PM’s ‘insane’ plan to take your money
In 2005 John Howard was a political man of steel. Having come to power in 1996, he had scraped to victory on a minority vote in 1998 despite promising a GST he once swore he'd never introduce.
He then slumped again under fire over petrol tax only to stage a staggering comeback in the wake of the Tampa in 2001 and despite the meteoric surge of popularity of Mark Latham he turned weakness into strength and thumped the rogue Labor leader at the ballot box in 2004 after a certain handshake convinced the public that Latham was a bit of a thumper himself.
Not only did Howard win government in a landslide, he was also given the rare gift of a majority in the Senate. It proved to be a Pandora's box.
With four election wins under his belt, both houses of parliament in his power, and his legacy seemingly assured as the greatest Liberal leader since Menzies himself, Howard reached for forbidden fruit.
Two years later he lost his prime ministership, his government and his seat.
The name of that poisoned apple was WorkChoices and it is a policy that haunts Liberal MPs to this day, so much so that Tony Abbott later swore that it was "dead, buried and cremated" - as though he feared it might rise from the dead if even a corpse was left behind.
It now seems that Abbott's superstitions were well founded. A phoenix is rising from the ashes of WorkChoices and it is one angry bird.
I was front and centre throughout the WorkChoices saga as both a witness and a player. I was the workplace reporter for The Daily Telegraph - Howard's favourite newspaper before it too turned against him in the end - and I reported on, opined about and exposed almost every aspect of its impact.
The more I saw, the more I heard and the more I learned the more convinced I was that this was an incredibly dangerous, damaging and toxic set of laws that tore apart the working conditions that Australians had come to take for granted and threatened to tear apart the social fabric of Australia itself.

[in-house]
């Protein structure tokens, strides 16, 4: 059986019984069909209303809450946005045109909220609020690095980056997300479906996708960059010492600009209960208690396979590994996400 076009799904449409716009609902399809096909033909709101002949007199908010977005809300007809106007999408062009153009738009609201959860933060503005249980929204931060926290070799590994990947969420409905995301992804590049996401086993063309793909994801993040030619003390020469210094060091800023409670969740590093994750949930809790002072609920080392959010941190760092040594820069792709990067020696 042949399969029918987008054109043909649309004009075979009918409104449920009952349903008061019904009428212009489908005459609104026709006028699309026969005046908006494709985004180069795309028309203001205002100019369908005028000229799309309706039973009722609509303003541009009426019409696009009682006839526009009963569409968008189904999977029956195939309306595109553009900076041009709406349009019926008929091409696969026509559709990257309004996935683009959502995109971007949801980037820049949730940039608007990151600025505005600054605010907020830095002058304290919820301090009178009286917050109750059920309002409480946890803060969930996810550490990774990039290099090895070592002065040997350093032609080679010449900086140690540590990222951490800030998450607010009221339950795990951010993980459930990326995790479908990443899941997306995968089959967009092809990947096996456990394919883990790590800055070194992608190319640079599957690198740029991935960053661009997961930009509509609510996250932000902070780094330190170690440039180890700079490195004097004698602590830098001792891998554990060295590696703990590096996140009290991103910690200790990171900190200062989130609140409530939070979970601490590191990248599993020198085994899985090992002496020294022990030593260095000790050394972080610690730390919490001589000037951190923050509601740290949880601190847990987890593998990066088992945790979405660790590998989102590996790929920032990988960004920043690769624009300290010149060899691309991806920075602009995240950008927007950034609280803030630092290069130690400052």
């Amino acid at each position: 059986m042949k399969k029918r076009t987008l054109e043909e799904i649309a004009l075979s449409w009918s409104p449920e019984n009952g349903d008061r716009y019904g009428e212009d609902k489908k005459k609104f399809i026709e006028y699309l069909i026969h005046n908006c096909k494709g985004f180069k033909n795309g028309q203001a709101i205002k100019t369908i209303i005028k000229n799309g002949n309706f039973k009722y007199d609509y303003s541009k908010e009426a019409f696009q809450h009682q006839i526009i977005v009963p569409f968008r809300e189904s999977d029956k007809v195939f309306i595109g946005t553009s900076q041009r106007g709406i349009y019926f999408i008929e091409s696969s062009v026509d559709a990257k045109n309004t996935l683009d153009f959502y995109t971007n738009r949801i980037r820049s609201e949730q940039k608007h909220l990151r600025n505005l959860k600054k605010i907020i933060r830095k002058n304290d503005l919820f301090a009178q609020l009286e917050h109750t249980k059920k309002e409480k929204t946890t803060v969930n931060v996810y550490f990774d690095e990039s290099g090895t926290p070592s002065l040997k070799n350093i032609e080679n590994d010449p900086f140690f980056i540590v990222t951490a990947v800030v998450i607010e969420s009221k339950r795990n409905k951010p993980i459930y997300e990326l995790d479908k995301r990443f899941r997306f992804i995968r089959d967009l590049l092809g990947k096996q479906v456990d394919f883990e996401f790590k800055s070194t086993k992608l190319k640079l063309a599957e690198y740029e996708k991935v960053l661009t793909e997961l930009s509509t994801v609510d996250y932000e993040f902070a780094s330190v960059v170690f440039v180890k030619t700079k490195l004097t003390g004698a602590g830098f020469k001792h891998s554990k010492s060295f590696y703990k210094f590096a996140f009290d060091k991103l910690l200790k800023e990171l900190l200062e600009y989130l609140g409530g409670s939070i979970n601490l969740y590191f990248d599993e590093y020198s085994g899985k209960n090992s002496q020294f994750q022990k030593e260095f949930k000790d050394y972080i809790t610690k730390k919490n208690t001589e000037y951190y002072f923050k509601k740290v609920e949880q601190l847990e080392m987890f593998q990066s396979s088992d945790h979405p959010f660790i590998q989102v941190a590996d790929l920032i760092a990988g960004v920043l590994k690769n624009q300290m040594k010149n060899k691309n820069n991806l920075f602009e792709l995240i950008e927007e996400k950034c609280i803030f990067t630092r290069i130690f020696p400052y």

Basic protections ranging from unfair dismissal to liveable minimum wages were effectively struck out with the stroke of a pen. Australian traditions both secular and spiritual - from weekend barbecues to church on Sunday - were treated as no more special than a weekday coffee.
One business infamously eliminated penalty rates for its workers on Anzac Day and yet still charged its customers a surcharge. Others sacked their employees en masse and attempted to rehire them on lower wages. It was a dog of a policy.
At the centre of it all was the No Disadvantage Test - a guarantee that workers could not be left worse off if they transitioned to another type of agreement.
The WorkChoices legislation cut that protection and in doing so cut off the government's life support system. The Coalition was dead in the water from that point forward and rightly so. How dare any government - let alone a Liberal one that claims to defend private property and support lifters over leaners - reach into the back pocket of workers and take their hard-earned money away.
It is therefore jaw-droppingly, face-slappingly and spine-chillingly staggering to conceive that the Morrison government would even consider revisiting that catastrophic government-killing idea.
And yet, here we are.
The new legislation allowing the Fair Work Commission to abandon the Better Off Overall Test - which is the No Disadvantage Test's resurrected incarnation - is nothing short of insane. It is insane for the workers who will have less money to survive, insane for the economy which will have less money injected back into it, and insane for the government which has just signed its own suicide note if it doesn't reverse it.
Firstly, it is astonishing that it comes after a massive and highly successful government program that has generated an economic miracle in Australia by pursuing precisely the opposite approach - namely putting more money in the hands of vulnerable workers and welfare recipients who have promptly ploughed it back into other businesses because they have no choice in order to survive.
But even more astonishing is that it is part of a package that also contains some fantastic reforms that workers of all persuasions should welcome, such as tougher penalties for wage theft and a batter pathway for casual workers to become permanent - something critical for financial security and home ownership, both foundation stones for a happy society.
The government deserves big ticks for both of these things but it will get nothing but brickbats if workers fear they could be left worse off at a time when many are already worse off than ever.
The only majority Labor government elected in the last two and a half decades won in a landslide precisely because of this mistake. It is a foolish man who makes political predictions in this day and age but I have no hesitation in saying this: If the Morrison government doesn't ditch this poison pill and ditch it quickly it will lose the next election and the entire federal cabinet will lose their jobs.
That is my workplace guarantee.
Joe Hildebrand is the summer host of Afternoons on 2GB and 4BC.
Originally published as PM's 'insane' plan to take your money